Ratboys - GL - Albums - Reviews - Soundblab

Ratboys - GL

by Mark Moody Rating:8 Release Date:2018-02-23
Ratboys - GL
Ratboys - GL

Indie rock/folk band Ratboys return from last year’s excellent and tuneful GN (short for Good Night) album with a wisp of a four song EP titled GL (short for Good Luck - sorry all you accountants out there).  The primary band members are Julia Steiner (vocals/guitar) and David Sagan (guitar) who have been together almost ten years now but aren’t exactly prolific, though that seems to have changed of late.  In addition to an earlier album, the band released a split single with Dowsing last year as well as the sophomore LP.  Even though GL consists of outtakes from last year’s album, it shows a commitment to release new music and the band has been consistently touring as well.  Steiner’s sugary vocals and the tangle of her guitar with Sagan’s hearken back to the early college radio glory days of the late 80s/early 90s.  To be specific and after listening to them over the past year, the previous era band and album that comes most to mind is the early Matador gem of Bettie Serveert’s Palomine (see review in our Lost Classics section also published today).  Both bands benefit from a strong female vocalist, though at times they both verge on the earnestly frail giving an edge of authenticity.  The vocals are surrounded by a swirl of hooks, riffs and Crazy Horse style crunch of guitars in places that, particularly for today, serve as notice that guitar based rock is not dead.

While the band described these four songs as outtakes, they sound fresh and thematically linked.  The title song is a briskly moving tell off to “a big hearted liar” who inflicted pain on not just Steiner, but her friend as well.  She doesn’t fully let him off the hook, but describes the offender as “a broken boy, and I know that it hurts”, all as Sagan fires echoey solos with pounding drums and guitar flares as the song closes.  Pedal steel flavors ‘You’ve Changed’ along with a folky loop of guitar.  The beautiful melody hides another broken relationship story with the nonchalant but cutting line “we’re happenstance and objectively boring”.  Not something you want to hear from your gal!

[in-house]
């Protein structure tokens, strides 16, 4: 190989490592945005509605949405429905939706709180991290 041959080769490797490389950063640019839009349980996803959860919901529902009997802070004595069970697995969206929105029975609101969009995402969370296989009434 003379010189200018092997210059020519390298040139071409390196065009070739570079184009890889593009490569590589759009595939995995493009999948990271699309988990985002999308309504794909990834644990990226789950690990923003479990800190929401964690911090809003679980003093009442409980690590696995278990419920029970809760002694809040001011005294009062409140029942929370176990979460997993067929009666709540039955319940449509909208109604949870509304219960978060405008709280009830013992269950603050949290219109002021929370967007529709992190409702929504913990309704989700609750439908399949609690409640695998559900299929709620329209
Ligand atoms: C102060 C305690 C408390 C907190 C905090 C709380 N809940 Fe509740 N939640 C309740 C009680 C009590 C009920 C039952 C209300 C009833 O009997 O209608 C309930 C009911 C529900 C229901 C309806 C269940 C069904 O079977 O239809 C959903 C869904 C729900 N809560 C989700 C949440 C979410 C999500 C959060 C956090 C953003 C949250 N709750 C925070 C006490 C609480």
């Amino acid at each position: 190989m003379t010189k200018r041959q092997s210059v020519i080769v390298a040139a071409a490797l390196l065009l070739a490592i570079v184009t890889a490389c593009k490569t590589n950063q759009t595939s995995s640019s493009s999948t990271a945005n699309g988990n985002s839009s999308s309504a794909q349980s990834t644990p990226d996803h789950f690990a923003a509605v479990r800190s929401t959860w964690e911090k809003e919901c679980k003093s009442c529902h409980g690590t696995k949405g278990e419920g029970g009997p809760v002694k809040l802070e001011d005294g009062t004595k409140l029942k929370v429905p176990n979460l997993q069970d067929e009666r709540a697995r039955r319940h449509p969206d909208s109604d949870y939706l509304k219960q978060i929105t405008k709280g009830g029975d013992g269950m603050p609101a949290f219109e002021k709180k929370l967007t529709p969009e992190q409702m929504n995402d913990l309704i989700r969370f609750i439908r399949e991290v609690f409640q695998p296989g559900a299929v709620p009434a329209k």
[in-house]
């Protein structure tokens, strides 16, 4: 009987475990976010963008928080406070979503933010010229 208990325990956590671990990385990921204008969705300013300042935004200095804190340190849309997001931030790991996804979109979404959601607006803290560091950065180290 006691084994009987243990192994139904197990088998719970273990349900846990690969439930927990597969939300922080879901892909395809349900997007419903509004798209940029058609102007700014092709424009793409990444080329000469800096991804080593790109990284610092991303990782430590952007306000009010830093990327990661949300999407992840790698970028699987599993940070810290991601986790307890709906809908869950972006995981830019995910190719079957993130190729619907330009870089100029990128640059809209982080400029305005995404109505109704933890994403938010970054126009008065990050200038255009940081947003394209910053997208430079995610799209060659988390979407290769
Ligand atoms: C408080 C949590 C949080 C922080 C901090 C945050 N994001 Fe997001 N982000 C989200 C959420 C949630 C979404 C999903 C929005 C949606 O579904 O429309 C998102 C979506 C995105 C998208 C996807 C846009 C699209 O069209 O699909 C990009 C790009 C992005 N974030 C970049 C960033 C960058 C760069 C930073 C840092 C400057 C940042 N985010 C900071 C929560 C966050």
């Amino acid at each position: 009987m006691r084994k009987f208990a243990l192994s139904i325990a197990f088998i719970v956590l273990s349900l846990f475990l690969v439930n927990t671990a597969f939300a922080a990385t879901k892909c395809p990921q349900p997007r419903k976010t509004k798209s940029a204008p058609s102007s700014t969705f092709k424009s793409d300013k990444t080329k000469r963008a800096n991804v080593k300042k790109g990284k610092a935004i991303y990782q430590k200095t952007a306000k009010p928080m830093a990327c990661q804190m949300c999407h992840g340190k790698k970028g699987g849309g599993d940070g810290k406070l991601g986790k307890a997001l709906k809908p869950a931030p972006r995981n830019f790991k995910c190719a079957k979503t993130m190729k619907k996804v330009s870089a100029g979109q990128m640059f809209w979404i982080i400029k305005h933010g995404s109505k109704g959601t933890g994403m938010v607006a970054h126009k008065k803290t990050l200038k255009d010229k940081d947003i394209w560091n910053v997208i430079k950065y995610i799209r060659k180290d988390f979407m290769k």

The fleeting march of ‘Figure’ is barely there and over in under two minutes, but it’s punchy and tuneful nonetheless.  The longest track here, ‘After School’ is split in two starting with gently tapped drums and chiming guitar as Steiner recalls an awkward school yard encounter.  But as she bends to tie her shoe the background swirls behind her subject.  The song breaks forth here to the EP's most energetic pace which is supplemented by a trumpet call.  Steiner’s question of “have you ever seen such Holy light” seems to build her confidence in a hoped for outcome, much as Bettie Serveert leader Carol van Dijk finds herself while watching the “yellow light on the crowd” in the quarter century old ‘Tom Boy’ - some things never change and hope springs eternal.

If you missed last year’s GN, it’s an essential companion and entry point to this worthwhile EP.  The line drawing of Sagan in a meditative state also makes a perfect bookend to GN's cover of Steiner.  It wouldn’t be a proper Edward R. Murrow sign-off after all without Good Night and Good Luck.    


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